2003 Ford Escape seizes up

ford
escape

#1

I have a 2003 Ford escape , it will seaze up in motion. I have to put it in park to 're- start it now the engine light is on. Is bit worth fixing or to scrap it


#2

It depends on exactly what’s wrong…what’s the maintenance history? What shape is the body in (ie rust)? What code(s) are causing the CEL to light up?


#3

What do you mean by engine light? The Check Engine Light or a red no oil pressure light?

Have you bothered to check the oil level?


#4

Yes my oil is fine, ,it’s my check engine light, I check my oil once a week


#5

I’ve had this car for less than 2 years, it’s alittle rusty, there was a oil change when I got it I don’t drive long distances , since I have HAD the car I only put 346 miles onit…


#6

Oil needs to be changed at minimum once per year.

Is the check engine light steady, or flashing?

That generation of Escape had an absolutely terrible traction control system. We had a fleet of those where I work, and if you just drove over a sprinkling of sand on the pavement while turning, the car would slam on the brakes. Every Escape in our fleet did it, which tells me it was probably a common problem.

Is it possible that your brakes are locking up?

At any rate, if the check engine light is flashing, you need to have it towed to a repair shop for diagnosis. If it’s steady, you can drive it (carefully) to an auto parts store where they will read the trouble codes for free.

They will be in the format P####. Post the numbers here and we can further advise.


#7

Why do you even have a vehicle ? The insurance and yearly registration would have paid for taxi service with money left over.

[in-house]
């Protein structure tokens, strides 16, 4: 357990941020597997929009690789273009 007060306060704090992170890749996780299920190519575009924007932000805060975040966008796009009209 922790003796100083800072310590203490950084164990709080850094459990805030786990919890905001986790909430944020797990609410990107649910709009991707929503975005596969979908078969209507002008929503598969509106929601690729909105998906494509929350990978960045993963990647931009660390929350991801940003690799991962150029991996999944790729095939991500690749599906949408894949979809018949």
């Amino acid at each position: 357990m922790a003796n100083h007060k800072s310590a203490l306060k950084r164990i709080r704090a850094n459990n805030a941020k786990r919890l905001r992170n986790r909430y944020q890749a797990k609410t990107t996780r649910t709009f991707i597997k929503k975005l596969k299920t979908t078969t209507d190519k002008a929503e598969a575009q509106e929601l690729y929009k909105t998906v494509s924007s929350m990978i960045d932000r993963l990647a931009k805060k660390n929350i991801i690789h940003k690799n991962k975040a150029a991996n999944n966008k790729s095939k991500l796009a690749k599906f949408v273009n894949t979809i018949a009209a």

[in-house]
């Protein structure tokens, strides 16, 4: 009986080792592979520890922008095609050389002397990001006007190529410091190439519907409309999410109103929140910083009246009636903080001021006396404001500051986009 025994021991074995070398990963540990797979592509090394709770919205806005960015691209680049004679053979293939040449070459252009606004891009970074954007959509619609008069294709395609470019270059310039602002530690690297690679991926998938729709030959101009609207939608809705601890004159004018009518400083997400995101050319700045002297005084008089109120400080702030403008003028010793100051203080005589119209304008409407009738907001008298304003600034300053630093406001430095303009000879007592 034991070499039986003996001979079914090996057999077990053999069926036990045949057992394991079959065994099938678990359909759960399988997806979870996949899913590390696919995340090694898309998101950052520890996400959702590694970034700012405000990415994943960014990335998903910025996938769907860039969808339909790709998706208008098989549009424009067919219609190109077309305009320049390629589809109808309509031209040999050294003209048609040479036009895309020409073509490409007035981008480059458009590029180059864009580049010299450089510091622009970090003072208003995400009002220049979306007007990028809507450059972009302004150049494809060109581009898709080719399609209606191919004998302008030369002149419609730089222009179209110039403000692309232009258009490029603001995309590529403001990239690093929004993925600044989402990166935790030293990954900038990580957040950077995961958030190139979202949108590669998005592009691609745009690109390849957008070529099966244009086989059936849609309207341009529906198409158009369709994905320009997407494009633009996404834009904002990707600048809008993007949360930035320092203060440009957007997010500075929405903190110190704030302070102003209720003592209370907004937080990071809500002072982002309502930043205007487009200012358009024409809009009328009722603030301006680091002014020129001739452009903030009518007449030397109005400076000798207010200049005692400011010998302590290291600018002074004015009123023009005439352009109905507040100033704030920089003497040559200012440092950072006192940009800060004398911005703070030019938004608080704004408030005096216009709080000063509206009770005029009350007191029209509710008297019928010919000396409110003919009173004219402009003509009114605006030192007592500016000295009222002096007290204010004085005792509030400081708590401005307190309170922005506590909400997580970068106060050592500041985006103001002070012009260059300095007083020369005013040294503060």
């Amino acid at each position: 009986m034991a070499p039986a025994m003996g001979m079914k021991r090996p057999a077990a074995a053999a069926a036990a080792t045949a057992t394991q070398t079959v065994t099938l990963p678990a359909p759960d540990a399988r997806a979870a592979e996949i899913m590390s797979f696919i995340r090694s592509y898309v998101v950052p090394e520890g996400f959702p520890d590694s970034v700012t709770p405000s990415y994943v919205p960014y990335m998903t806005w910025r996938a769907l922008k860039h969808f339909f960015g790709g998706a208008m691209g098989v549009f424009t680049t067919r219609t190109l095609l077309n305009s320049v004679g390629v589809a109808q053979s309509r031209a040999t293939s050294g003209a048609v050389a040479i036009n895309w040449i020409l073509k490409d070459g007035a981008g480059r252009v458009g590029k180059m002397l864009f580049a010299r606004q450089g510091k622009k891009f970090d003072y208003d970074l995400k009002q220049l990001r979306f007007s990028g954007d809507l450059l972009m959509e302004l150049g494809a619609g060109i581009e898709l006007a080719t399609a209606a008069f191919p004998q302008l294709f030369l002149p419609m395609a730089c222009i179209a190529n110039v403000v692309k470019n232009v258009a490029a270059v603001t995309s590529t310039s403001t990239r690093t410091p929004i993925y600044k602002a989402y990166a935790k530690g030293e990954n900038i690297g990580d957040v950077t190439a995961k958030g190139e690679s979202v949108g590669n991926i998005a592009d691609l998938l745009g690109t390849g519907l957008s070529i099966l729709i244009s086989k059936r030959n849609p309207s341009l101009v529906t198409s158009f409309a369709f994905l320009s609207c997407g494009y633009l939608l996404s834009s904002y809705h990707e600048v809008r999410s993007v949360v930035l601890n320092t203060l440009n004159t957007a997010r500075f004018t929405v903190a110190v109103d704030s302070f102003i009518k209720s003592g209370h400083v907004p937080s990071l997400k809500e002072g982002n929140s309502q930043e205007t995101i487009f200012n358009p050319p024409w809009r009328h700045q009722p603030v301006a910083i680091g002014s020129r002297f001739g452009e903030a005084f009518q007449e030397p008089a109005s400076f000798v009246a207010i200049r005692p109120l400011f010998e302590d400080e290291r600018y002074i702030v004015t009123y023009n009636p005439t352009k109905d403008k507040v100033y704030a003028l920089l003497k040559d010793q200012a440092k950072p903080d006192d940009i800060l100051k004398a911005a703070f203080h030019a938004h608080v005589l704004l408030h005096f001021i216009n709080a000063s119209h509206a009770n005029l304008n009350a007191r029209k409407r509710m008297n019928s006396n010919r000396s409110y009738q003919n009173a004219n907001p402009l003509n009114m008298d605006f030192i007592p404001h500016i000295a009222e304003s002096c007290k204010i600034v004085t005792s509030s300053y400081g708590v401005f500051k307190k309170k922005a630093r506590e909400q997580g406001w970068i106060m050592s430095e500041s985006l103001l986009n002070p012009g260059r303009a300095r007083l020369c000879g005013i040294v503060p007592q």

#8

We can’t know their situation. My mother has a 5 year old car with less than 4,000 miles on it. She hardly ever drives it, but she also lives out in the sticks which means she can’t hail a cab, and Uber doesn’t operate very frequently in farm country. She doesn’t need it often, but when she does, she absolutely does.


#9

Maybe the definition of “seizes up” needs to be clarified.

Does that term simply mean that the engine is simply shutting off and will restart when that is attempted?


#10

VOLVO-V70
To be blunt (or rude if You like), what business is it of Yours to tell anybody whether they should own/have a car or not.
You are NOT contributing to solve a problem, a car owner experience.
Ain’t that what this forum is about?
I have a car ready for the road, but I haven’t driven it for over a year. Is that a problem for You also?


#11

I’m afraid I disagree. VOLVO_V70 has suggested an out-of-the-box solution that could actually be a very good idea if the OP lives where a service like Uber or Zipcar is available.


#12

For Lion9car
You COULD be correct, but the OP has not indicated whether the vehicle is a “for fun” vehicle or a daily driver, which it most likely is not.
Many times the person I replied to comes up with - form my point of view - rather obnoxious answers.
Admittedly, sometimes he/she has some good answers too.


#13

The latest issue of Consumer Reports suggests renting a van or SUV for family vacations, rather than buying one, and using a smaller sedan for the rest of the year. They explain the full financial benefits of doing that type of thing. While that situation is a bit different from your suggestion, the idea behind it is similar. Why own and insure a vehicle that isn’t used most of the time?


#14

Because vacations are planned in advance. If I rarely drive anywhere, but my dog is having a stroke, or I’m out of beer, it’s kind of a royal pain to go through all the rigmarole of renting a car last-minute and then waiting around for the rental place to deliver it to me (especially if I live somewhere rural where Enterprise doesn’t deliver) when I could just hop in my own car and drive there.